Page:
A quick tutorial on the proper method of making connections in the middle of a wire. Read through completely before starting.
First, make sure you have all the tools and parts before you start. Then, decide where you want the connection to be, taking into account anything that may be in the way, allowing enough wire length, and sufficient room for the connection.
1 -- The most common mistake: Laying the wires against each other, soldering them together, and wrapping them with tape.
This creates stress points that will fail and cause the circuit to quit.
2 -- Proper method: Wrap the leads of the diode around a toothpick to create a loop just large enough for the wire(s) to pass through, and cut off excess wire past the loop.
3 -- Run the wire(s) through the loop, gently squeeze the loop closed to hold the wires in place without cutting into them, and twist them around as shown. Clip off any excess wire.
At this point, the connections should be sufficient to test the circuit for proper function. Make sure none of the exposed connections are touching anything, turn on the key and activate the circuit -- if it works, proceed. If not, the diode may be in backwards, or a connection is loose. Correct any problems, retest, and proceed with soldering.
3 -- Making sure the wires are coming out from the loop straight, solder them, making sure that only enough heat is applied to solder, and only enough solder is added to make the connection -- you should be able to see the outlines of the wires through the solder. If you are not sure, practice on scrap wire until confident.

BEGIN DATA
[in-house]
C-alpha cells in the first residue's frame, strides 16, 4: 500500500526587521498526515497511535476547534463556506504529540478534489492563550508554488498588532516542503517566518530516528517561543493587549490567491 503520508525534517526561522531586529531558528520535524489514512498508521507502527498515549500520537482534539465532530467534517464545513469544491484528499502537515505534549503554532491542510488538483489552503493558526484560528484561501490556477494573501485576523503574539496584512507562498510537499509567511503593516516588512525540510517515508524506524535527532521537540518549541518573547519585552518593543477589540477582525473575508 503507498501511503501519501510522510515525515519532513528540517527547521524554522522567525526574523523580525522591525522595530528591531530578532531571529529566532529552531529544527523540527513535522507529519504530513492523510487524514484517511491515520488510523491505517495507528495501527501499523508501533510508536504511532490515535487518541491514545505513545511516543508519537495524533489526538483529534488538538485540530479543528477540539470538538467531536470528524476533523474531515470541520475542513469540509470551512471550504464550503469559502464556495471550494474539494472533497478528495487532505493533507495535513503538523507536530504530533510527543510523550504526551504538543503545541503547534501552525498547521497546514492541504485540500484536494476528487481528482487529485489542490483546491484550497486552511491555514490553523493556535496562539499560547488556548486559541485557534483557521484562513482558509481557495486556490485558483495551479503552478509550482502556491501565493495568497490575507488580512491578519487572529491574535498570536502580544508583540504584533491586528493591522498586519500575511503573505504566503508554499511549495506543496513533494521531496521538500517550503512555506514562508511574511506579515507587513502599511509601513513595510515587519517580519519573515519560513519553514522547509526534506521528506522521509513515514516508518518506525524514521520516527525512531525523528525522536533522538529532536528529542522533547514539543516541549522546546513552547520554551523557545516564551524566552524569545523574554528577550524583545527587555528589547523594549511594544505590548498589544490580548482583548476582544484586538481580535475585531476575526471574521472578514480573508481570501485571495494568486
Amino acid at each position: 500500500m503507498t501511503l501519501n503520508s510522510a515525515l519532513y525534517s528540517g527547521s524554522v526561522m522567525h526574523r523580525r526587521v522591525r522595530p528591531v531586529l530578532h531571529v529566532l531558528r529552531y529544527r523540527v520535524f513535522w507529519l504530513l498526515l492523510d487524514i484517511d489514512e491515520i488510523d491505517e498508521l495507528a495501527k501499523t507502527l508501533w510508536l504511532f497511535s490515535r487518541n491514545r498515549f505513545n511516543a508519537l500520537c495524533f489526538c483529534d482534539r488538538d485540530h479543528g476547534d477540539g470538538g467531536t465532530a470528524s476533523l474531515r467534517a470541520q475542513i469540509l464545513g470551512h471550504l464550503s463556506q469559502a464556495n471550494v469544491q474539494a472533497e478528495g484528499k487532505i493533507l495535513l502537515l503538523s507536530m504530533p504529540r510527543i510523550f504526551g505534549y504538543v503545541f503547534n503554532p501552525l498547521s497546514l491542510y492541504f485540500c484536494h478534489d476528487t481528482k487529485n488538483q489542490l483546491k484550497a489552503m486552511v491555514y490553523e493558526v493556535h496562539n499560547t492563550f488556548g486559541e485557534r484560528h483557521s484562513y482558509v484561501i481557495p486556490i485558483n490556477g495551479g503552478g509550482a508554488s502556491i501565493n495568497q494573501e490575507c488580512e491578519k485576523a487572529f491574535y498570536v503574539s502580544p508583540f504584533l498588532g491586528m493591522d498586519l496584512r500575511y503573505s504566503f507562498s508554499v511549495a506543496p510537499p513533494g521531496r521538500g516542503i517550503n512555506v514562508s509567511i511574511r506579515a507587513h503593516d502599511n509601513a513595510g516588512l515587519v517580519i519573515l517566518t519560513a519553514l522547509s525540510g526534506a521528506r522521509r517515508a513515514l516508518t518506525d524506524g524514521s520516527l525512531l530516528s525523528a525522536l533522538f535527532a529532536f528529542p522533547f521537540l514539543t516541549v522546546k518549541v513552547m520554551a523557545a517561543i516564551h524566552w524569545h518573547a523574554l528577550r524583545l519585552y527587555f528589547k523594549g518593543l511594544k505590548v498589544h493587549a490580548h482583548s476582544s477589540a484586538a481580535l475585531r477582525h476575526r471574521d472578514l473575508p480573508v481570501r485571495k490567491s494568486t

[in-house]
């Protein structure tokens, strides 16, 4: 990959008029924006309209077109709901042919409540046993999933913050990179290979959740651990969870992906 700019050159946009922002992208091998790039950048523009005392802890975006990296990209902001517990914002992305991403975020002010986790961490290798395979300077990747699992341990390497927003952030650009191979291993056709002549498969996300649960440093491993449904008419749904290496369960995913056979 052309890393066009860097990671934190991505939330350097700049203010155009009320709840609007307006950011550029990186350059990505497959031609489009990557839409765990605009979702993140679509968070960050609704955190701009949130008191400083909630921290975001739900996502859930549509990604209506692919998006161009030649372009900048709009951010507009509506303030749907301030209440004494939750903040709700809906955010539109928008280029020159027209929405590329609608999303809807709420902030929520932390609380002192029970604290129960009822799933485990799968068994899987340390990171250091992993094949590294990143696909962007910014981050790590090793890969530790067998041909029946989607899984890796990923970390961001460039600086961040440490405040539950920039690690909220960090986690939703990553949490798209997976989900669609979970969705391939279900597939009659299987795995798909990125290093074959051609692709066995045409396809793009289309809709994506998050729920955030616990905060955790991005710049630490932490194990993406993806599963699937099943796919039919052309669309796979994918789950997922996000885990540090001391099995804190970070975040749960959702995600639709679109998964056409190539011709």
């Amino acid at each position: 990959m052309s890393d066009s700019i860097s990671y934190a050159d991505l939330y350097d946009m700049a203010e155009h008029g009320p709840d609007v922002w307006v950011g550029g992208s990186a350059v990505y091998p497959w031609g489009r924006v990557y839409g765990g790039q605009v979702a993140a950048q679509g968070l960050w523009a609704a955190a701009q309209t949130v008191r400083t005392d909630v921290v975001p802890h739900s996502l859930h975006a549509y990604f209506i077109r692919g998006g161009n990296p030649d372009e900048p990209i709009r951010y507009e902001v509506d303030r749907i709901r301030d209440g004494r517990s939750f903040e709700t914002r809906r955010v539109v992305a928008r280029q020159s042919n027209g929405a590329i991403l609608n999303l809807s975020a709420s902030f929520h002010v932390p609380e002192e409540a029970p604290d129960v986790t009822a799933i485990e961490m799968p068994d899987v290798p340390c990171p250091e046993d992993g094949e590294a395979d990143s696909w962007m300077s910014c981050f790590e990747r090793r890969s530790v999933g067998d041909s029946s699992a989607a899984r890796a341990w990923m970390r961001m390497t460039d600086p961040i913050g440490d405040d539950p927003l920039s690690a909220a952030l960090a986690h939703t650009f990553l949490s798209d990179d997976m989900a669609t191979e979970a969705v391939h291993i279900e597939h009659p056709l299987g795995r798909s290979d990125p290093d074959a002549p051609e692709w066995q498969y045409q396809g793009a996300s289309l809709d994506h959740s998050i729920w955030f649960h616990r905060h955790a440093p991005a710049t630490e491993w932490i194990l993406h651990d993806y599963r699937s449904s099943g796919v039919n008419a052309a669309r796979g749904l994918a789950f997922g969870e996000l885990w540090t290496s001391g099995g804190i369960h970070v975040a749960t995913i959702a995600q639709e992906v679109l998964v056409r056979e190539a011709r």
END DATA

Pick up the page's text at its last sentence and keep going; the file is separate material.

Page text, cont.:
4 -- Bend the leads of the diode back against the body, being careful not to stress the leads or short them together.
5 -- Retest the circuit, slide the heatshrink over the connection, making sure that it ia completely covered, and heat the tubing with a heat gun of some sort. Unless there is no alternative, do not use a match or other open flame for the heat source -- it can cause a fire or burn the tubing.
---- Some notes about the heatshrink tubing: remember to slip the tubing onto the wires before making connections! (don't ask how I know this.) Also, it is available now with a sealant on the inside which melts and seals the connection when heated. Use this whenever possible.
This may sound obsessive, but better 10 minutes of obsessive than 3 hours of cursing over a failed connection 2 months from now.